Let’s suppose you’re the mayor of a medieval village (read on—this really will go somewhere). The town commons is open for all to graze their sheep. One farmer has a sheep, fat as an elephant, with a particularly voracious appetite. She’s always getting in the way of the other sheep and leaves little for them to eat. If she keeps coming, in fact, the common will soon become a barren field of dirt. If you were a wise mayor, you would probably ban the fat gluttonous sheep from the commons—better to disadvantage this one farmer than to ruin the commons for all. In fact you aren’t really disadvantaging the owner of the fat sheep because in the end the common would be ruined for him too.
This is a variant of the well-known Tragedy of the Commons which is the cornerstone of modern environmental thinking not to mention much work in economics on the problem of externalities. The tragedy is that when people try to maximize their own well being they can actually make everyone—including themselves—worse off.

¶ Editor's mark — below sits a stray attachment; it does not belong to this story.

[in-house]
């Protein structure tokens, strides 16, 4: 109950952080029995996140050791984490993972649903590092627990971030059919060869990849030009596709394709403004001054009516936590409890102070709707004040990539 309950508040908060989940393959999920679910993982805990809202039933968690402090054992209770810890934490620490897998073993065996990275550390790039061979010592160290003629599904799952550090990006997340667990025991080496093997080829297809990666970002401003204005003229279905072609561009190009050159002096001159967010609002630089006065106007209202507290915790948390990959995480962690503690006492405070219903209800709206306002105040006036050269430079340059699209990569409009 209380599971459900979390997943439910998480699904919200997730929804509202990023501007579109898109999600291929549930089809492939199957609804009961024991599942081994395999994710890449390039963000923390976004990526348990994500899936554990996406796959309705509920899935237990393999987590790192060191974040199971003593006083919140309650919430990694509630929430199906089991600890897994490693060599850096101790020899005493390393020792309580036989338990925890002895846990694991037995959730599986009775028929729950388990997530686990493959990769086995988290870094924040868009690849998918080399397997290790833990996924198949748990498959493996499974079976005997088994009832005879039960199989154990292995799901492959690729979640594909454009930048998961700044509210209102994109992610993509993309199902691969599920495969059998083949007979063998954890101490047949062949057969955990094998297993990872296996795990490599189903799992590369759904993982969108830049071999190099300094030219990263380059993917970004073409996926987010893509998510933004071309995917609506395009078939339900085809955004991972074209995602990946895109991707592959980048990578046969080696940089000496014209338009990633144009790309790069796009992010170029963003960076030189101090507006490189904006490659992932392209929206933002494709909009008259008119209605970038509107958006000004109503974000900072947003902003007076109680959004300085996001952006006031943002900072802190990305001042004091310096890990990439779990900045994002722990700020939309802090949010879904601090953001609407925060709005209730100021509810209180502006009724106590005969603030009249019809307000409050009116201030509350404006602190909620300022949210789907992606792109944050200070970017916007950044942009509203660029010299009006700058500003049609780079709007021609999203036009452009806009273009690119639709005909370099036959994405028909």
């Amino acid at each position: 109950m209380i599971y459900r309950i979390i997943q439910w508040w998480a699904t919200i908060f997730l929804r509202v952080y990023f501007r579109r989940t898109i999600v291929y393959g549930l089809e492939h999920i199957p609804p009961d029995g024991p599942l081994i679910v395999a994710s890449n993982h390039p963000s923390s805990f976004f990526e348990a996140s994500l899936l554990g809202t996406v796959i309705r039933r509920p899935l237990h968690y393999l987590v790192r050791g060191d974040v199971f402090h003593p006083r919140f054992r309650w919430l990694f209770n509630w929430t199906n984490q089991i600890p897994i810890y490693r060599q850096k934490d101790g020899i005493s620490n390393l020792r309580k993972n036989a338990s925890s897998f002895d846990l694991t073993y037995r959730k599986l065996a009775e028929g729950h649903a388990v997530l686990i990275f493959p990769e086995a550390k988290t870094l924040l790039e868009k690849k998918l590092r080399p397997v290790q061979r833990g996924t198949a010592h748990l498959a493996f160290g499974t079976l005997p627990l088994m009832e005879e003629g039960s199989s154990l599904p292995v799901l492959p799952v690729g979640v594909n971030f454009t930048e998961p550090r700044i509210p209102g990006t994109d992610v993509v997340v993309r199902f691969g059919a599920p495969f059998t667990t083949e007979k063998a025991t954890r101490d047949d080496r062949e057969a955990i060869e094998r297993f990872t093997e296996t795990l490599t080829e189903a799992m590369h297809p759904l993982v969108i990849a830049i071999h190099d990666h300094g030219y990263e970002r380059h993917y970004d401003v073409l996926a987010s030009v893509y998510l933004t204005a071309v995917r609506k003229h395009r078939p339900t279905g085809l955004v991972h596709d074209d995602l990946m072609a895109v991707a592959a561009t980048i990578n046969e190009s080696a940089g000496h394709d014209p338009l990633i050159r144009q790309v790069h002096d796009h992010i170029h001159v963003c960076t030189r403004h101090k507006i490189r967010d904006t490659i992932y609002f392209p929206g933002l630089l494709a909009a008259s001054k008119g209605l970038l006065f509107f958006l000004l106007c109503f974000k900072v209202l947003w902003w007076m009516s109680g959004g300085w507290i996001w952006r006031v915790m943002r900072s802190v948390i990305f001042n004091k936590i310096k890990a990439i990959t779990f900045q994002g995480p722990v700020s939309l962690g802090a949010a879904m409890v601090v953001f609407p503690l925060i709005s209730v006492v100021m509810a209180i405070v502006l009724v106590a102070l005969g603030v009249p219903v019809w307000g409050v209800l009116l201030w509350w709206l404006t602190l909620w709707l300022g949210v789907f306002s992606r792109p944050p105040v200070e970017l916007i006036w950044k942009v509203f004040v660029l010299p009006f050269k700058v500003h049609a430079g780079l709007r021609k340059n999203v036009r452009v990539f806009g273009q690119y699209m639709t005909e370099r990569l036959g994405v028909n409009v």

Now replace the commons with the Internet, and replace the fat gluttonous sheep with the people that consume massive amounts of bandwidths, and the farmer with the businesses that encourage those people to overgraze the Internet. Then you will have the debate over net neutrality. The ISPs want to be able to regulate—through prices or network policy—the piggish sheep. Like the farmer with the fat sheep, Web content providers such as Google don’t want ISPs like Comcast telling them what they or their users can do or be able to charge them differentially for it.
Unfortunately, the analogy ends with the FCC which—in a victory for bandwidth gluttons everywhere—is planning to slap Comcast for regulating the traffic coming from people who were consuming massive amounts of bandwidth for BitTorrent downloads. The FCC isn’t the wise mayor. Just like governments that have allowed the massive erosion of our common air, water and soil, the FCC is pushing a policy that in the end will make most Internet users worse off. Net neutrality leads to the tragedy of the commons.
If pushed to its logical limits it will make trolling around the Internet about as much fun as driving around midtown Manhattan.
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Filed Under: Cable, Regulation, consumers, Economics, Internet